JI: How did you get to keep the ball after your first touchdown?

HOUSTON: “I had dived over the pile and someone had took it from my hand. I went to the ref and asked him if I could keep the ball”.

JI: You were going to let Askew score the touchdown?

CH: Yeah I told him. I don’t know if th coaches would agree with me. I mean he did all the hard work getting down there. I told him do you want me to play fullback and you play running back? He said no you go on and get it. You’re a rookie you’re going to get your first touchdown.

JI: Coach Edwards said at the end of the season that you were the most improved player since training camp considering everything you’ve had to overcome. Do you agree?

HOUSTON : “Yeah I knew they drafted because they knew I could make plays. I knew after OTAs I had to come back and come back in shape and prove to the coaches why they drafted me and show them the work ethic I had”.

JI: There are so many adjustments that rookie running backs need to make. What’s been your toughest?

HOUSTON : “Probably the pass pro (protection). It’s just hard on all the rookie running backs coming into the league. Being in practice is one thing and then being in a game and seeing a defense is totally different. You got to know what you’re doing when you get out there. You have to know what you’re doing”.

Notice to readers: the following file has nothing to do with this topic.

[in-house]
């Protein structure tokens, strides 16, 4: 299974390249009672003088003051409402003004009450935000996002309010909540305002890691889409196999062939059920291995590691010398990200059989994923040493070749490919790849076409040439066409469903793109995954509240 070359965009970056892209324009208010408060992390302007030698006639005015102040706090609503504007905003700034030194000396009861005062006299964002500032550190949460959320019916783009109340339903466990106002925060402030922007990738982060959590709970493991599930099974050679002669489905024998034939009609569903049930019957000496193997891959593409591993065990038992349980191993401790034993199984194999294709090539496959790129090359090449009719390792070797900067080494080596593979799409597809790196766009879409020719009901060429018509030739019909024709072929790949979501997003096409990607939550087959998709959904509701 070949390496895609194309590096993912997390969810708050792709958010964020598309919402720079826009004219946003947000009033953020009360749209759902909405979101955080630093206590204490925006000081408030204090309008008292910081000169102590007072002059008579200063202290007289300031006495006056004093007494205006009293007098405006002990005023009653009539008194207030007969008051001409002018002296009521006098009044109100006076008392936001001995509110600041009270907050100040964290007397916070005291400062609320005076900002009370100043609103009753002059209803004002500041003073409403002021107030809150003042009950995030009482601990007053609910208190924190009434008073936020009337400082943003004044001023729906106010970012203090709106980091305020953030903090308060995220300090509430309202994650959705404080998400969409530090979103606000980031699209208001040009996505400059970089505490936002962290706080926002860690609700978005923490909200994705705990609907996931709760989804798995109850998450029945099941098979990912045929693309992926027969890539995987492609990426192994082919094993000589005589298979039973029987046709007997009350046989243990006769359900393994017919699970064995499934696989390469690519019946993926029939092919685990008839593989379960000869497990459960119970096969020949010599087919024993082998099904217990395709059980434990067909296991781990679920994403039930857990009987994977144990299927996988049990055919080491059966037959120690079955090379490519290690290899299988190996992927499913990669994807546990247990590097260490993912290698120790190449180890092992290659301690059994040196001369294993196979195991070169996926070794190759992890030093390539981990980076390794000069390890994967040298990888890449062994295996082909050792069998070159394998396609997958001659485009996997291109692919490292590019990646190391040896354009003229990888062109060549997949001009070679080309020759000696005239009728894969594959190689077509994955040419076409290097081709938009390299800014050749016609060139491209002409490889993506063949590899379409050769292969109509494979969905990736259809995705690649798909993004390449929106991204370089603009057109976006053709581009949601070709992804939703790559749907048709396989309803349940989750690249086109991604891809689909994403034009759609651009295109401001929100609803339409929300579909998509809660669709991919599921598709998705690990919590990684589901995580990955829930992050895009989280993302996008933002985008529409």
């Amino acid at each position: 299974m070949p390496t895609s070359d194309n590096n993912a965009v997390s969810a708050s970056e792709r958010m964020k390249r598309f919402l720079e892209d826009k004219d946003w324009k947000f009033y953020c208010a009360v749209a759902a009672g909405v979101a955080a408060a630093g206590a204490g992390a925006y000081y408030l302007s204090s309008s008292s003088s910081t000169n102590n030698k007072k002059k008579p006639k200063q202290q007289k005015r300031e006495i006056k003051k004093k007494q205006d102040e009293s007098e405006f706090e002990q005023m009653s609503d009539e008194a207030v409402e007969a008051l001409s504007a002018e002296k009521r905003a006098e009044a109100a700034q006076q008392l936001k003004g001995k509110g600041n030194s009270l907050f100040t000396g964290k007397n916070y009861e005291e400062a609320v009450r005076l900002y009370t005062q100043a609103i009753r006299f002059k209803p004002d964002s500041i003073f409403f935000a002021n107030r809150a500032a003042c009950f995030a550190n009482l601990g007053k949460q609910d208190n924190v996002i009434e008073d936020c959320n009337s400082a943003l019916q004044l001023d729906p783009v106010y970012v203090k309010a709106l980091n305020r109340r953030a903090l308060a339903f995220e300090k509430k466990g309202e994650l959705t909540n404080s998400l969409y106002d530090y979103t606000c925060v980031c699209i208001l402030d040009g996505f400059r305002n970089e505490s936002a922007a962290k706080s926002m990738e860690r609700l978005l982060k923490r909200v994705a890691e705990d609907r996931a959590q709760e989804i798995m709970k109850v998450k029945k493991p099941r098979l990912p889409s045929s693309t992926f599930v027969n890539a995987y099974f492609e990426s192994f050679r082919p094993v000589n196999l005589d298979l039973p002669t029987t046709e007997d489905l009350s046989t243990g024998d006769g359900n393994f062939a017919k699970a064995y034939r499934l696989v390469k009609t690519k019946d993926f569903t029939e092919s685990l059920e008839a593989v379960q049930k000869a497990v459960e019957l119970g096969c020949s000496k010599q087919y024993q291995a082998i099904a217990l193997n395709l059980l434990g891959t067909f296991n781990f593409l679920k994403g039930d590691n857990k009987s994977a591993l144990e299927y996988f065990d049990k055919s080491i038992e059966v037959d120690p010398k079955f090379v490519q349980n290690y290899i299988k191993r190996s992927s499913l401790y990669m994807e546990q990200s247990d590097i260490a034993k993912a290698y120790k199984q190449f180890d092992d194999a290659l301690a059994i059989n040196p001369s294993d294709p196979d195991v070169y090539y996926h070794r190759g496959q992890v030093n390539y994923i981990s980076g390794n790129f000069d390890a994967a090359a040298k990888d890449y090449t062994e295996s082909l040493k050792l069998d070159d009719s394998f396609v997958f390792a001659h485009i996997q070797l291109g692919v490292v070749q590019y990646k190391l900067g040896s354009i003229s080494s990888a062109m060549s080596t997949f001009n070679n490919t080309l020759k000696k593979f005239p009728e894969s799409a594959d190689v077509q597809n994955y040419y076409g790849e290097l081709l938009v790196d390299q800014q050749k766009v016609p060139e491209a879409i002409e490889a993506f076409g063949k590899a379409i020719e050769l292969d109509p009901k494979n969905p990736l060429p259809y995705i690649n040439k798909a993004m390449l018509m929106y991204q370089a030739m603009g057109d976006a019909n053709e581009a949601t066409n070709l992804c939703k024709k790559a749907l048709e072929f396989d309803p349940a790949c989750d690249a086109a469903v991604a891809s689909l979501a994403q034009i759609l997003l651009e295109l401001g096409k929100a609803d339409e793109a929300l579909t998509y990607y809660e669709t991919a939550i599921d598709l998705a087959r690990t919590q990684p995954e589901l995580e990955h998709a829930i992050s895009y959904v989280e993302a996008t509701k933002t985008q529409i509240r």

JI: How do you work on patience and seeing the holes before they open up?

HOUSTON : “It might take me a couple years to get the patience down to where I want it to be. Probably being in the game will help me be more patient. Being in practice won’t help me a lot. The defense isn’t going as fast as in a normal game”.

JI: Is there anyone you have tried to model your game after?

HOUSTON: “I used to watch Shaun Alexander a lot and I used to watch Alabama a lot. I used to see Shaun Alexander ripping up the Hogs.

JI: Does watching others in the NFL a help to you?

HOUSTON : “I think you can learn from watching other players. I think in the NFL a lot of teams run the same things they just call it something different. So you can see the certain way someone does their footwork or something like that”.